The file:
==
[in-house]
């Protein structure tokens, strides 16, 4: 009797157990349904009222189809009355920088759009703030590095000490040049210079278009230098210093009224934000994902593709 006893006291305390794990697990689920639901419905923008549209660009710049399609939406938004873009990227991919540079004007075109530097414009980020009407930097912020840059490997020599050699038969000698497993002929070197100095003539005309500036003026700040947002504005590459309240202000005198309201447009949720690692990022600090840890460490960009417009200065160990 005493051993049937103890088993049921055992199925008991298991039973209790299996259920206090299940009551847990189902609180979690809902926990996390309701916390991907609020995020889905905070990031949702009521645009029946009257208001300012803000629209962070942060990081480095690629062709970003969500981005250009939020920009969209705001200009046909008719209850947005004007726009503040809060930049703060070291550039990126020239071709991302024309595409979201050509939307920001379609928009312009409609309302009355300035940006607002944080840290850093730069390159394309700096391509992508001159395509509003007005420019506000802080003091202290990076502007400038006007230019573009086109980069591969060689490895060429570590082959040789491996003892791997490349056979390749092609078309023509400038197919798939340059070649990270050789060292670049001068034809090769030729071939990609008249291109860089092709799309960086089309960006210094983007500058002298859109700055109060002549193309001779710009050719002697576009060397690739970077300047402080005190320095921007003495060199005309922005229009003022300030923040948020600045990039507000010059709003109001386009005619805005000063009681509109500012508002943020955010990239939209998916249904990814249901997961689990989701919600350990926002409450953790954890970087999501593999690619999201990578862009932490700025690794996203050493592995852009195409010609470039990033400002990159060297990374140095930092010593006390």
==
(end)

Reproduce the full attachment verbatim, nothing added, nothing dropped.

[in-house]
């Protein structure tokens, strides 16, 4: 009797157990349904009222189809009355920088759009703030590095000490040049210079278009230098210093009224934000994902593709 006893006291305390794990697990689920639901419905923008549209660009710049399609939406938004873009990227991919540079004007075109530097414009980020009407930097912020840059490997020599050699038969000698497993002929070197100095003539005309500036003026700040947002504005590459309240202000005198309201447009949720690692990022600090840890460490960009417009200065160990 005493051993049937103890088993049921055992199925008991298991039973209790299996259920206090299940009551847990189902609180979690809902926990996390309701916390991907609020995020889905905070990031949702009521645009029946009257208001300012803000629209962070942060990081480095690629062709970003969500981005250009939020920009969209705001200009046909008719209850947005004007726009503040809060930049703060070291550039990126020239071709991302024309595409979201050509939307920001379609928009312009409609309302009355300035940006607002944080840290850093730069390159394309700096391509992508001159395509509003007005420019506000802080003091202290990076502007400038006007230019573009086109980069591969060689490895060429570590082959040789491996003892791997490349056979390749092609078309023509400038197919798939340059070649990270050789060292670049001068034809090769030729071939990609008249291109860089092709799309960086089309960006210094983007500058002298859109700055109060002549193309001779710009050719002697576009060397690739970077300047402080005190320095921007003495060199005309922005229009003022300030923040948020600045990039507000010059709003109001386009005619805005000063009681509109500012508002943020955010990239939209998916249904990814249901997961689990989701919600350990926002409450953790954890970087999501593999690619999201990578862009932490700025690794996203050493592995852009195409010609470039990033400002990159060297990374140095930092010593006390």